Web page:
Wednesday, November 14

UCLA men’s club soccer looks to loss to strengthen program’s future


This year, UCLA club men's soccer had one of its best seasons to date. The team registered a 7-1 record, reaching the quarterfinals of a national tournament and taking first place in an invitational. (Owen Emerson/Daily Bruin senior staff)

This year, UCLA club men's soccer had one of its best seasons to date. The team registered a 7-1 record, reaching the quarterfinals of a national tournament and taking first place in an invitational. (Owen Emerson/Daily Bruin senior staff)


The men’s club soccer team registered a 7-1 record in league play, reached the quarterfinals of a national tournament and took first place in an invitational this year. But coach Noah Rothstein said the team’s defining moment did not come in any of its wins.

Rather, he pointed to a 2-0 loss against Cal Poly San Luis Obispo, one of the best club teams in the nation, during a regional tournament.

“We ended up eliminated from the tournament, but it was really the best game we had played all season and they really stepped up,” Rothstein said. “That moment of losing in that game, everyone starting to really gel and play well as a team, set the stage for everything we did the rest of the year. The confidence we gained carried over.”

That confidence carried the team into the national tournament, the NIRSA Men’s Open National Soccer Championship. Although UCLA eventually lost to Cal, the team did not concede a goal in the entire tournament outside of penalty kicks.

The team saw more success this year than in previous seasons. It won the UC Irvine Anteater Invitational for the second year in a row and was able to contend in the national quarterfinal, even with only 12 of its members making the trip to Memphis, Tenn., for the tournament.

The commitment of core players has driven the Bruins to new heights recently. But junior midfielder and next year’s co-president Caleb Paydar said the program wasn’t always this way.

“Freshman year, I’d say the team wasn’t particularly committed to the program, let alone each other, and that was reflected in how we did in our regional as well as our national tournament,” Paydar said. “Honestly, personality-wise, we’ve had a higher team retention rate (this year) because we’ve had more level-headed players and a better team spirit that we’ve developed in the past two years.”

The loss to San Luis Obispo helped build character and retention, as opposed to breaking the program down.

Rothstein said he has been working with the team’s board members to find ways to instill greater dedication among the players and make the club more competitive.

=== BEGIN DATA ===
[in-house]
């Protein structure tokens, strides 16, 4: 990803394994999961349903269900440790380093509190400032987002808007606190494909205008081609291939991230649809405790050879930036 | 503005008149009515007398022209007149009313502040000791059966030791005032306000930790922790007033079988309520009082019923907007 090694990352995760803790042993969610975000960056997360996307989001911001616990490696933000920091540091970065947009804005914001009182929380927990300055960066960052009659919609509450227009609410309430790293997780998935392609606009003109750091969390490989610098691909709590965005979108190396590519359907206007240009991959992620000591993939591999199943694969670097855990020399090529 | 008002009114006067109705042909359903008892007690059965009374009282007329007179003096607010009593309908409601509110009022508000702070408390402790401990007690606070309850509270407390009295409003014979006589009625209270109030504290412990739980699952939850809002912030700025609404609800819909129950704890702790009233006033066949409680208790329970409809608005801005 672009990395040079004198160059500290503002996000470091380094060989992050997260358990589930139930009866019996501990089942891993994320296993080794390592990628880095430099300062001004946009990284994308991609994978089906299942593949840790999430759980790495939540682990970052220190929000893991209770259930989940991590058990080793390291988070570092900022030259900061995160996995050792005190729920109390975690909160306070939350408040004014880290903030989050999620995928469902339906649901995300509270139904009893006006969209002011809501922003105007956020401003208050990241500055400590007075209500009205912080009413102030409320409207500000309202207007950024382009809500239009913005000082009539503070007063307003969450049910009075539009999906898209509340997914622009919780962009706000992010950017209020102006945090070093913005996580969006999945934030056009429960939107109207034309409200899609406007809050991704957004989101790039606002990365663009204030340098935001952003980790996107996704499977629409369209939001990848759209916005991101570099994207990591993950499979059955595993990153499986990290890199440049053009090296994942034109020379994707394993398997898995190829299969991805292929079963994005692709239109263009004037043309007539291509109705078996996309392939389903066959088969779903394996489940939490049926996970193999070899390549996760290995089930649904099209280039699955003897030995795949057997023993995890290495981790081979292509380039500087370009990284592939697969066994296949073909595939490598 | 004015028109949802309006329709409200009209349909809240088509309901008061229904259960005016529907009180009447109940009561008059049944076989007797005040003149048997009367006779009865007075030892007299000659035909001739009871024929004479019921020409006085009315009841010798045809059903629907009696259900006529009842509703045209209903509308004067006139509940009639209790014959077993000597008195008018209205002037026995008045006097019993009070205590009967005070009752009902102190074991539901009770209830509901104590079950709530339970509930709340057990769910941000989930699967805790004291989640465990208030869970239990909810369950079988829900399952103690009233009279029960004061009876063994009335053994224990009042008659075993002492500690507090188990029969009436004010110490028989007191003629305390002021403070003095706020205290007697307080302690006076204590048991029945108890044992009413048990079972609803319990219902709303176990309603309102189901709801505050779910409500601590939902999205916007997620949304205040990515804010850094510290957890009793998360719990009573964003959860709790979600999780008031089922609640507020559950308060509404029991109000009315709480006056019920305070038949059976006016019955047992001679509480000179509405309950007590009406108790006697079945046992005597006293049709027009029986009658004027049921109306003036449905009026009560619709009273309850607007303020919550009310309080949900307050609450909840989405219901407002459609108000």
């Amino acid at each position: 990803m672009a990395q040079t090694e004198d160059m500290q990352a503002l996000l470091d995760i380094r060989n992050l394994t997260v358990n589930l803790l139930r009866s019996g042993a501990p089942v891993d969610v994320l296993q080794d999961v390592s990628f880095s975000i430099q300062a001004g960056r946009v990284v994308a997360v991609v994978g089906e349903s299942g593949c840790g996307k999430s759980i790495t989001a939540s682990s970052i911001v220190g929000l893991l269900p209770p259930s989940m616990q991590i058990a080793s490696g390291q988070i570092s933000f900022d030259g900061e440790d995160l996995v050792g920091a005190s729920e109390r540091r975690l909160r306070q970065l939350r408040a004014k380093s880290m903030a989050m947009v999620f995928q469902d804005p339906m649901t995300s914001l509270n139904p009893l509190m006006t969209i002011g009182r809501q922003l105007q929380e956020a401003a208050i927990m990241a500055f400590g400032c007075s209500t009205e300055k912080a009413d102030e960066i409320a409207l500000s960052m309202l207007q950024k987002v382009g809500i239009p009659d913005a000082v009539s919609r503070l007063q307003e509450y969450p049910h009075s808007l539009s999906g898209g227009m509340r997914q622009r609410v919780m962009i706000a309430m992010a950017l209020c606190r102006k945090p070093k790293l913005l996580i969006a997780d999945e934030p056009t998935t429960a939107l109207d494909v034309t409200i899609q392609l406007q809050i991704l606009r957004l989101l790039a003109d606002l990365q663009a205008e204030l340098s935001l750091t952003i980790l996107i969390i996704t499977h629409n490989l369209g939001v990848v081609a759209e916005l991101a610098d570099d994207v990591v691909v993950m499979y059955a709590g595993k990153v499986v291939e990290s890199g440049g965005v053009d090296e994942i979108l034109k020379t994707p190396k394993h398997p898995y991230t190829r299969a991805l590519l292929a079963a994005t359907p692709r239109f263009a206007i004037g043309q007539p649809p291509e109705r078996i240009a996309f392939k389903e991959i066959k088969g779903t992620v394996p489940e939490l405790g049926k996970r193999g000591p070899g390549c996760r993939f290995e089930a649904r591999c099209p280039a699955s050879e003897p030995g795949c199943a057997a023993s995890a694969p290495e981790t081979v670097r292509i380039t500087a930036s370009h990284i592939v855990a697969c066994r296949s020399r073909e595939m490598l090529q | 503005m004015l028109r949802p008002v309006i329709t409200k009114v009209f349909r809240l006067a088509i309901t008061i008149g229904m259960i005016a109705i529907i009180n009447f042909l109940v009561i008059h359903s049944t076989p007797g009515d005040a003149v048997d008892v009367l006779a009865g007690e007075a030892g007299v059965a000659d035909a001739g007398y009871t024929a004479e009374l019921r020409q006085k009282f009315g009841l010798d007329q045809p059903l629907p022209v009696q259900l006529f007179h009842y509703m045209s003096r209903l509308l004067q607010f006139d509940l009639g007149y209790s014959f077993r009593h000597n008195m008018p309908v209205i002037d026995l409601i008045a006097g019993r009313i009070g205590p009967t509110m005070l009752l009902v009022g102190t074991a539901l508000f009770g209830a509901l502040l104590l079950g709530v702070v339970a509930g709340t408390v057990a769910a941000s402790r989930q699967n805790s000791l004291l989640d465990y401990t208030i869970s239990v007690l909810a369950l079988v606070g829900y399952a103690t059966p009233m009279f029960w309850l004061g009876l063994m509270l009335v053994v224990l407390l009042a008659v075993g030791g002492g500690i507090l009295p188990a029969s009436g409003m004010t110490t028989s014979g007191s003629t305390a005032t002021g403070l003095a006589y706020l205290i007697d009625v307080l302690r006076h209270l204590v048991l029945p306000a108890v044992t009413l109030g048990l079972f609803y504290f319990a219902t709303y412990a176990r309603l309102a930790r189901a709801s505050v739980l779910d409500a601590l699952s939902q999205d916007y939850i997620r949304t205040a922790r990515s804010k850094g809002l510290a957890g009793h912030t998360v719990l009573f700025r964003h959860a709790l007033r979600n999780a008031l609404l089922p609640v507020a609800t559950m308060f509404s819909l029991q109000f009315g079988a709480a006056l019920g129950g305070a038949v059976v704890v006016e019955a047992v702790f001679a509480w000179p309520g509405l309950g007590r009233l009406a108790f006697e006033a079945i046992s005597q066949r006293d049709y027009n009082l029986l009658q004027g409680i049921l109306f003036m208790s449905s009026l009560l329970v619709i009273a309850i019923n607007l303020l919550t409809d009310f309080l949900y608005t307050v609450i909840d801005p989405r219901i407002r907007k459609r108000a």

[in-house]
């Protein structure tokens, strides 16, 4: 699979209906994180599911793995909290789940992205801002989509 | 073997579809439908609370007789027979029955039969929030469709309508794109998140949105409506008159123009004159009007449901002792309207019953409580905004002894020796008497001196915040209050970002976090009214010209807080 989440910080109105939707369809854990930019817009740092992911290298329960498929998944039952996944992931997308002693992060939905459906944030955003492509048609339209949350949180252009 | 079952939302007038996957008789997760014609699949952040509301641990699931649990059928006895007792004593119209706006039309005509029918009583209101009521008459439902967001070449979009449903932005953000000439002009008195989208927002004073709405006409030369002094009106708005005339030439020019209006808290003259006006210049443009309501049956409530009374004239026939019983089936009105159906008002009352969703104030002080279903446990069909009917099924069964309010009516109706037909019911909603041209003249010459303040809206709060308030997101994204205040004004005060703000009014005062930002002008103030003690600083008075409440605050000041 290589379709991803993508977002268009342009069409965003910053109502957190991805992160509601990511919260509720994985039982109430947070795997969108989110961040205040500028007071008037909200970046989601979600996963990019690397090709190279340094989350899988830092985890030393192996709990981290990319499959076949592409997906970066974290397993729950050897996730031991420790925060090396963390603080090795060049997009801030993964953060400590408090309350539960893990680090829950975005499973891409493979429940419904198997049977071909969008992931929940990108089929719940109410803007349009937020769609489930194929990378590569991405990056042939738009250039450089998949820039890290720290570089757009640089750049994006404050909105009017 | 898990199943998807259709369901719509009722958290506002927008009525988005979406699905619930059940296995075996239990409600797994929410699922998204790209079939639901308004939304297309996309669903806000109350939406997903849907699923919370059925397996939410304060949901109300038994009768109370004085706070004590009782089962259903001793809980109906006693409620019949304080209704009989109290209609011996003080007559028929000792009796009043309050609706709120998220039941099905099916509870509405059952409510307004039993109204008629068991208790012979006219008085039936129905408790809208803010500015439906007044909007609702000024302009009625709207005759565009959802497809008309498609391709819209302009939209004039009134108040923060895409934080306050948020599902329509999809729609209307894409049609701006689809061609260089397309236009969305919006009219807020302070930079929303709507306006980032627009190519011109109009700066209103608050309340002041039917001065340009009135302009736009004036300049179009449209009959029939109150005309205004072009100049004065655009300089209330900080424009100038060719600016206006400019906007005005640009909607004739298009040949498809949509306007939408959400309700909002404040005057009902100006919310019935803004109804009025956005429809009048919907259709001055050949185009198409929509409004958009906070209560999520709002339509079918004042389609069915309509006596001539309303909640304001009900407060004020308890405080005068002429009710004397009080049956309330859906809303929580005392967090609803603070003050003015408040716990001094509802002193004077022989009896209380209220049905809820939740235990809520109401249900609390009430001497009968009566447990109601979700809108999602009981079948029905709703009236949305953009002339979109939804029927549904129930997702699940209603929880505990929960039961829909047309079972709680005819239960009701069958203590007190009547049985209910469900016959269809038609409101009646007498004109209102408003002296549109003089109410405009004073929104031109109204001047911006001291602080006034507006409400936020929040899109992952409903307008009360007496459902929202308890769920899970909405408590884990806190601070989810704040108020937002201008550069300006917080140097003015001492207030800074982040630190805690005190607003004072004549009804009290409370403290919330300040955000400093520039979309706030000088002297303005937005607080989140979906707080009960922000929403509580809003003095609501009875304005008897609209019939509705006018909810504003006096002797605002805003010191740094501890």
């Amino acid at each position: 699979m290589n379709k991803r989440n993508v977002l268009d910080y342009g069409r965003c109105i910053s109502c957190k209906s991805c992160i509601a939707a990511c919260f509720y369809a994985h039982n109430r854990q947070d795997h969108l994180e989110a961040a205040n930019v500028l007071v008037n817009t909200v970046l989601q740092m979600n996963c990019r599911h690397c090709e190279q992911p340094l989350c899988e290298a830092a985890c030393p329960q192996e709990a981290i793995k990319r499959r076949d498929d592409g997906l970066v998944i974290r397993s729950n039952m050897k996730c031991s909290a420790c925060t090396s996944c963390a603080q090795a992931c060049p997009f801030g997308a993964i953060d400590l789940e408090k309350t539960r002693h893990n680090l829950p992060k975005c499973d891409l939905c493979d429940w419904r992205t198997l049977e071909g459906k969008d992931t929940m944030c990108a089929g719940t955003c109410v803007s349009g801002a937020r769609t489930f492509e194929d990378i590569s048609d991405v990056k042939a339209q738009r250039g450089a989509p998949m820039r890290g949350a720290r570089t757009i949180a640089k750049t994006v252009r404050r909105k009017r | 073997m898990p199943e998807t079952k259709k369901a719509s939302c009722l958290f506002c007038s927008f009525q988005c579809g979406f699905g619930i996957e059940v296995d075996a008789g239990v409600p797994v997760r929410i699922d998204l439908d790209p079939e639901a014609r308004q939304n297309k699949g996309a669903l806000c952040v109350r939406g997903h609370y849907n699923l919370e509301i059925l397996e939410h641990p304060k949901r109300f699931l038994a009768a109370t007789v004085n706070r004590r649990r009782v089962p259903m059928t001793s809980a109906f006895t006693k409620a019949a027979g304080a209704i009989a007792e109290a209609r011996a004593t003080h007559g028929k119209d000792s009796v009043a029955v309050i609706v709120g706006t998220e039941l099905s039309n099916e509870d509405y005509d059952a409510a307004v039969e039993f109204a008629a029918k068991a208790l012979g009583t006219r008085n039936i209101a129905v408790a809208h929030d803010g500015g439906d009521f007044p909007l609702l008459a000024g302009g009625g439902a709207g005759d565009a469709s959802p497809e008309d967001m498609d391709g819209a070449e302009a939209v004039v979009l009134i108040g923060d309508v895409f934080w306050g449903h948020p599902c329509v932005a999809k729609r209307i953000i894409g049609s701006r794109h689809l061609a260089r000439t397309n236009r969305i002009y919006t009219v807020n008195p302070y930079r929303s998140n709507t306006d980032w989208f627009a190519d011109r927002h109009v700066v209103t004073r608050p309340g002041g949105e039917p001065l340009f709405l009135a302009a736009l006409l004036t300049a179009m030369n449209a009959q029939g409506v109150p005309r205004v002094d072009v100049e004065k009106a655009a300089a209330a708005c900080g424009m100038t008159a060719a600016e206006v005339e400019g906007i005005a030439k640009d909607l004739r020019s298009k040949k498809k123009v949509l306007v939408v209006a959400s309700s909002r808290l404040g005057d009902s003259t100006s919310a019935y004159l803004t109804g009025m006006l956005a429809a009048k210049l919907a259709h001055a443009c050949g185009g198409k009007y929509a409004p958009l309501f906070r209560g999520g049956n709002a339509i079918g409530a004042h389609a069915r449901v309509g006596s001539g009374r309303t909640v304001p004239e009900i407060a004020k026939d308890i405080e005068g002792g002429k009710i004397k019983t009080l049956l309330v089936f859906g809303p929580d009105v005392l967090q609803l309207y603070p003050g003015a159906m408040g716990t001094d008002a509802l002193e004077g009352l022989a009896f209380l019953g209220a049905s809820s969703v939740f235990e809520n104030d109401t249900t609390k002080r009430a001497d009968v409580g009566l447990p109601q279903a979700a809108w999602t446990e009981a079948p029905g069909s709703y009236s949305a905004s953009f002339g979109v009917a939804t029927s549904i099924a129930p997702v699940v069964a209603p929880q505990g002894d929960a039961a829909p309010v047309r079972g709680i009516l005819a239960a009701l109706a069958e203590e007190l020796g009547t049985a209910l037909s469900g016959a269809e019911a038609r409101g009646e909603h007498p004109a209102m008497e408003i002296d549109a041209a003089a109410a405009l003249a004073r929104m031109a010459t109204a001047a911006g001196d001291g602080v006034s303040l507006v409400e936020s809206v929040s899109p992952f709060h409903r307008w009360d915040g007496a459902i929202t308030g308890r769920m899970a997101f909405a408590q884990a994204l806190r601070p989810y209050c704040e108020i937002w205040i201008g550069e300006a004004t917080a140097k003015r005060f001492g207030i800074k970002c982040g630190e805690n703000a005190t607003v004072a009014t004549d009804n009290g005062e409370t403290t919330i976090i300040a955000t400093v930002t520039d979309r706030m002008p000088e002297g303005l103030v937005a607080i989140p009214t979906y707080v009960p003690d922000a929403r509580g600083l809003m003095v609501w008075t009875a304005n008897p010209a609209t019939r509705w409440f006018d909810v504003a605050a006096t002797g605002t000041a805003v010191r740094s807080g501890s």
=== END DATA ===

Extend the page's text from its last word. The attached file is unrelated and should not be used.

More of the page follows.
“Over the course of the past four years, we’ve kind of struggled to change the culture of the team,” Rothstein said. “If you want to be a part of this team, it’s something that you’re committed to, and everything that we do is designed to win a national championship. So I’d say the main thing that the team did was implement the culture of it being a professionally run organization.”

As part of this movement, Rothstein is trying to implement a B team to accommodate growing interest and promote a more competitive environment. With a B team, the coaching staff will be able to build players and groom them for competition, while putting pressure on the A-team players to put in the work, lest others take their spot.

To promote members’ involvement in the club and increase its presence in the club sports community, the team has expanded its officer group from the traditional four members to eight.

“Our plan is to throw a tournament this year as well, so hopefully we get other teams coming to UCLA … to demonstrate how much we’ve grown and how much we continue to do,” Paydar said.

He also said the team continues to gain more and more talented players and has acquired a large freshman class. Sophomore defender Holt Alden, Paydar’s co-president for next year, expects the level of commitment to rise next year.

“We’re going to try to have morning practices and pick up the intensity in order to feel like we’re being more competitive against other schools,” Alden said. “We have an extremely talented team that is fully capable of winning national championships, but we haven’t been living up to that potential.”

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